Study of the chicken chorioallantoic membrane (CAM) as an in vivo-model for ultrasound-mediated delivery of drugs using nanoparticle-stabilized- and standard ultrasound microbubbles
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- Institutt for fysikk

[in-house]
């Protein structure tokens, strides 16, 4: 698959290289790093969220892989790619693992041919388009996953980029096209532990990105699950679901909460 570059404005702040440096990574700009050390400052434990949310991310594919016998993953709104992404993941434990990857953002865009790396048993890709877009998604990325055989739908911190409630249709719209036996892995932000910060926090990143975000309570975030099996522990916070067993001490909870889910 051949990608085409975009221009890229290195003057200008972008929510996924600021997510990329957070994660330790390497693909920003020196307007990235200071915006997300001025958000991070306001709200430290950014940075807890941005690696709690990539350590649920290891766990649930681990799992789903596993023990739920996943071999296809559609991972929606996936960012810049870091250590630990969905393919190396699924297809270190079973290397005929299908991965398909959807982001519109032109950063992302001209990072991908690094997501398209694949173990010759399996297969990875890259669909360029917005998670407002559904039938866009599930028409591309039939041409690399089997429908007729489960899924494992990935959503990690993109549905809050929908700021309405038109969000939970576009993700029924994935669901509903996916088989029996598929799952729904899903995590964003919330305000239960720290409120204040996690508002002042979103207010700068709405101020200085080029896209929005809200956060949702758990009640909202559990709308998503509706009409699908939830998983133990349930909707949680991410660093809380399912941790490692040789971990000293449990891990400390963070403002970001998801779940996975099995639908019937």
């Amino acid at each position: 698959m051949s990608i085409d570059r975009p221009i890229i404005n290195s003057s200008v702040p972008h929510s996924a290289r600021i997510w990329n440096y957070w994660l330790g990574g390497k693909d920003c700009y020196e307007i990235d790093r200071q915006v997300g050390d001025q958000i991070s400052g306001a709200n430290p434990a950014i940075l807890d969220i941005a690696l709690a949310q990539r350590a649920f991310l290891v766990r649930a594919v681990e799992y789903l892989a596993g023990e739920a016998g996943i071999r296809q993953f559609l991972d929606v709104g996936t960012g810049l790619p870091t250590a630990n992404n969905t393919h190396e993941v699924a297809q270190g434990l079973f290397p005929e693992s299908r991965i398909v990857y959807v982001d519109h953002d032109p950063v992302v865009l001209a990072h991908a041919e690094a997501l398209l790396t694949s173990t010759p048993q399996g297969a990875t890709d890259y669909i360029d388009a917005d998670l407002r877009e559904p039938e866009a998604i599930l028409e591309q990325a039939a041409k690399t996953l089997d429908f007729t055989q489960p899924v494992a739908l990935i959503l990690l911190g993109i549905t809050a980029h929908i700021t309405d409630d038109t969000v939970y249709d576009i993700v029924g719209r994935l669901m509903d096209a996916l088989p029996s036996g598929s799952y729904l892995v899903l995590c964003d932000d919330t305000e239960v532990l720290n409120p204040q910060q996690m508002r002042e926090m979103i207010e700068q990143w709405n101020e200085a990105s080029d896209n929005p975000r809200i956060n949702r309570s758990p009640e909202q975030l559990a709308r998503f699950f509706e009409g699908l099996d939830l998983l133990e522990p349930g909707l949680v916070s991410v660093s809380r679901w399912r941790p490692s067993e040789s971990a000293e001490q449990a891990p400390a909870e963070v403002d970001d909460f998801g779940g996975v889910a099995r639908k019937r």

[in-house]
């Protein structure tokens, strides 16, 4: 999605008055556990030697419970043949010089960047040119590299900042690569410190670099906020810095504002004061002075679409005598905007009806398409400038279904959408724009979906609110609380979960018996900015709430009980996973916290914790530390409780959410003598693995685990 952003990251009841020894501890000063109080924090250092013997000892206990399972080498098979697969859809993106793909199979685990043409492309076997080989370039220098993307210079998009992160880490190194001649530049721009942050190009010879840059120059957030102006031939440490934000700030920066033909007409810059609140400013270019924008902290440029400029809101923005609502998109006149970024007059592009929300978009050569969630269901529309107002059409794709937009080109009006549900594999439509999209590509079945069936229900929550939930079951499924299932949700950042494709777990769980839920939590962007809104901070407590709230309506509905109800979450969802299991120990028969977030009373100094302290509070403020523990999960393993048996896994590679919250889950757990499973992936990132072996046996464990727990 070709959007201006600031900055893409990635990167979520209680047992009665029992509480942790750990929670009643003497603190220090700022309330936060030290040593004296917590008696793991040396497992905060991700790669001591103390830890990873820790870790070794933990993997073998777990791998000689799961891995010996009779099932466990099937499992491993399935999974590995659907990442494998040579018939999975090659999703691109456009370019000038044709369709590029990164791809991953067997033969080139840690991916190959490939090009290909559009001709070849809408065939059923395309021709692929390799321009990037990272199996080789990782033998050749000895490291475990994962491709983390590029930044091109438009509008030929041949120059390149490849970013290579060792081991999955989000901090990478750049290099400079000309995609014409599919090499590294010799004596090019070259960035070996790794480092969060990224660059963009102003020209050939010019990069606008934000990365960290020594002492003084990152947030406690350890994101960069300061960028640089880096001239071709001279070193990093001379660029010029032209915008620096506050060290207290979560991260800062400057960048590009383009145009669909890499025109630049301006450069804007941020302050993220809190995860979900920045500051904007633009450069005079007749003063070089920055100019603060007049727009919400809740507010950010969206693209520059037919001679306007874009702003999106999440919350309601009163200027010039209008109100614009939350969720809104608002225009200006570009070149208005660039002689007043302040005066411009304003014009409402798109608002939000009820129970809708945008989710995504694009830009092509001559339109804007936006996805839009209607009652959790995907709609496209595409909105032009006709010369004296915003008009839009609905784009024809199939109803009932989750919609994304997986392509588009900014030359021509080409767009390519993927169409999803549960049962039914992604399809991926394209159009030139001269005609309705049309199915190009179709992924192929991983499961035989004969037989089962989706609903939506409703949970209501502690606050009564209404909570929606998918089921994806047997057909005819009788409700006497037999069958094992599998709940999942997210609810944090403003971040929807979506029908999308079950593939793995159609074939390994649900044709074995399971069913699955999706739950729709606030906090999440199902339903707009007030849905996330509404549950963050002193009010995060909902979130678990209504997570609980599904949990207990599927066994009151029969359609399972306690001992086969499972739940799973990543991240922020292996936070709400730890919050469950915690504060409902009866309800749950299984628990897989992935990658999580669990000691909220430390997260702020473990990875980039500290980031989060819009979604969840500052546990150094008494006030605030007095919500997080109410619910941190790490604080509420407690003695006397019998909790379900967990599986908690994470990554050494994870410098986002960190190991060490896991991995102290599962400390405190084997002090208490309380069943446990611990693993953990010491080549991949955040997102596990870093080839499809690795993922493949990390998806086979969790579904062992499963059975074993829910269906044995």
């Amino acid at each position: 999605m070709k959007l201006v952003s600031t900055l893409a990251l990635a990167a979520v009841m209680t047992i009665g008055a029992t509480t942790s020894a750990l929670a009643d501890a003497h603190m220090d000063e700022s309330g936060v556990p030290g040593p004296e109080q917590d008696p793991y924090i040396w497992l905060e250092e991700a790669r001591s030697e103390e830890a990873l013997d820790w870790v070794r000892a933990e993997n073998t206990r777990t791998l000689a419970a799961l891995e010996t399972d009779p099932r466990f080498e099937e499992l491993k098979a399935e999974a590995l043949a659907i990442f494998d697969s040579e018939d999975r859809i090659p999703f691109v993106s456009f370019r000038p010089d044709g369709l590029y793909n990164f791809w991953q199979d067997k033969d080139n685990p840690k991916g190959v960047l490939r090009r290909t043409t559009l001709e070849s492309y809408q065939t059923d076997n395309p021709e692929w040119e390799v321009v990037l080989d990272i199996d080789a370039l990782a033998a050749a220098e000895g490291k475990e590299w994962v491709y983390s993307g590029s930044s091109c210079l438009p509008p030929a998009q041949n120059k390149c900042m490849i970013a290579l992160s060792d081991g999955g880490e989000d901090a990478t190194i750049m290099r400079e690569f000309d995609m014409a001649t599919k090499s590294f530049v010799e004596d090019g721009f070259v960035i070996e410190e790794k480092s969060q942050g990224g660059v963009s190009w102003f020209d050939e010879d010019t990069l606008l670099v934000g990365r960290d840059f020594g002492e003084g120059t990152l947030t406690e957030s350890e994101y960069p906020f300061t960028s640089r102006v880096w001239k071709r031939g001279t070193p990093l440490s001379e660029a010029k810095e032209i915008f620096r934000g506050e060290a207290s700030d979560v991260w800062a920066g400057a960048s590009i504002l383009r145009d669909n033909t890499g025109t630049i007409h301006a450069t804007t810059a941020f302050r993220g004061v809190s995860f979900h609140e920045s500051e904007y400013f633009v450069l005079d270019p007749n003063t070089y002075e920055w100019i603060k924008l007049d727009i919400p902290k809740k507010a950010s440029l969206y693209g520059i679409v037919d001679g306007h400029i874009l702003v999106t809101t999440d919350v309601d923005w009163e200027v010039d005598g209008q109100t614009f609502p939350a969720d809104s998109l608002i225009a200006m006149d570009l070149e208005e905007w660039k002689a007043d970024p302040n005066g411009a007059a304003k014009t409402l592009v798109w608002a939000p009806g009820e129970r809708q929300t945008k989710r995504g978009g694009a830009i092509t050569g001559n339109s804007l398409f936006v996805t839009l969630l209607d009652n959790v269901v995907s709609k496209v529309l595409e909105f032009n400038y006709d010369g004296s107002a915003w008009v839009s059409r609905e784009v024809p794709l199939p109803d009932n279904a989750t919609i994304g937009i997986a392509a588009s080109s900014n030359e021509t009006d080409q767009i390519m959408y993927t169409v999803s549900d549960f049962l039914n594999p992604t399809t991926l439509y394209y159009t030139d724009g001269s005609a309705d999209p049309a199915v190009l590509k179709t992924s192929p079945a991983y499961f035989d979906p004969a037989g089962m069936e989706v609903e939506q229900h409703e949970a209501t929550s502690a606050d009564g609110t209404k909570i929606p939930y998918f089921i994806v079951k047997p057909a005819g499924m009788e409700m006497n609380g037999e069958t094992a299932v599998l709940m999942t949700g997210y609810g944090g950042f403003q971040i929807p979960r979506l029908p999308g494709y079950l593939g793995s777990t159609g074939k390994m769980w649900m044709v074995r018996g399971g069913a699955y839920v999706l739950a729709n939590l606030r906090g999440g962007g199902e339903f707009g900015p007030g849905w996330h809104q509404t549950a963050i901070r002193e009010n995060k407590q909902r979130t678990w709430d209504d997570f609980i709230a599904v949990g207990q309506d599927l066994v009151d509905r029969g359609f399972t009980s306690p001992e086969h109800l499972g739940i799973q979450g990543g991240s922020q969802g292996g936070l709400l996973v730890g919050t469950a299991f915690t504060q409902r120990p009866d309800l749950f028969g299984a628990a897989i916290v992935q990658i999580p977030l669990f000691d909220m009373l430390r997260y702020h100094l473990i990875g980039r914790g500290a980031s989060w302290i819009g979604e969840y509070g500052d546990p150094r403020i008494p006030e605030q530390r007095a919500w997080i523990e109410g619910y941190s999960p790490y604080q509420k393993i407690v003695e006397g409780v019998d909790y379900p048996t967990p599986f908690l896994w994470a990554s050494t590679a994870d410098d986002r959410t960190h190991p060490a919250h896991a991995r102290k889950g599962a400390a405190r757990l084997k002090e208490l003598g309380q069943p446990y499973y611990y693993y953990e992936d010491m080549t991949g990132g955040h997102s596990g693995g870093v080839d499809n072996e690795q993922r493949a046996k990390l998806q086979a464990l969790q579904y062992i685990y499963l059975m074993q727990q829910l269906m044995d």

The chick chorioallantoic membrane (CAM) model has been widely used in the fields of biology and medicine, and it provides a good in vivo model for studying vascularisation propertiesof a developing chicken embryo. The aim of this project has been to design and establishan experimental setup to study the effect of ultrasound in combination with microbubbleson the delivery of drugs and nanoparticles in cancer treatment of tumours growing on theCAM and the effect the treatment has on normal tissue. The experiment was conducted bycracking the eggs open and creating an ex ovo culture after having incubated the eggs forthree days. Cancer cells were inoculated onto the surface of the CAMs at day 6 in their development. At day 13 or 14 fluorescent labelled dextran and microbubbles were injected intothe CAM s blood vessels to image the vessels by an epi-fluorescent widefield microscope. Themicrobubbles were injected to increase the effect of the ultrasound treatment. The CAMswere exposed to ultrasound bursts of either mechanical index 0.4 and 0.8 for a total of fiveminutes. The images of the blood vessels were acquired before, during insonification of theCAMs, and some time after, to visualize the extravasation of fluorescent dyes as a function of time due to ultrasound. One CAM was used as a control and was not treated with ultrasound. Two different types of microbubbles were used, both Sonazoid microbubbles - a standardultrasound contrast agent, and polymeric nanoparticle-stabilized microbubbles developedby SINTEF. The polymeric nanoparticles were visualized using the fluorescent dye modifiedNile red (NR668) encapsulated inside the nanoparticles. The blood vessels and extravasationdue to ultrasound was visualized using 2 MDa fluorescein isothiocyanate (FITC) dextran. Inan effort to quantify the extravasation, a pilot measurement was done using MATLAB for oneof the CAMs in which extravasation had been observed visually. The ultrasound treatment with microbubbles was observed to significantly increase the extravasation of fluorescent dye from the blood vessels of most CAMs, both in both normal and cancer tissue, and for both types of microbubbles. The increased leakage induced by the insonification of the microbubbles could increase the amount of drugs reaching the tumour tissue in the area near the blood vessels and thereby improve cancer treatment. The setup shows much promise for further investigation on the effect of ultrasound with microbubbles on cancer treatment in the CAM model.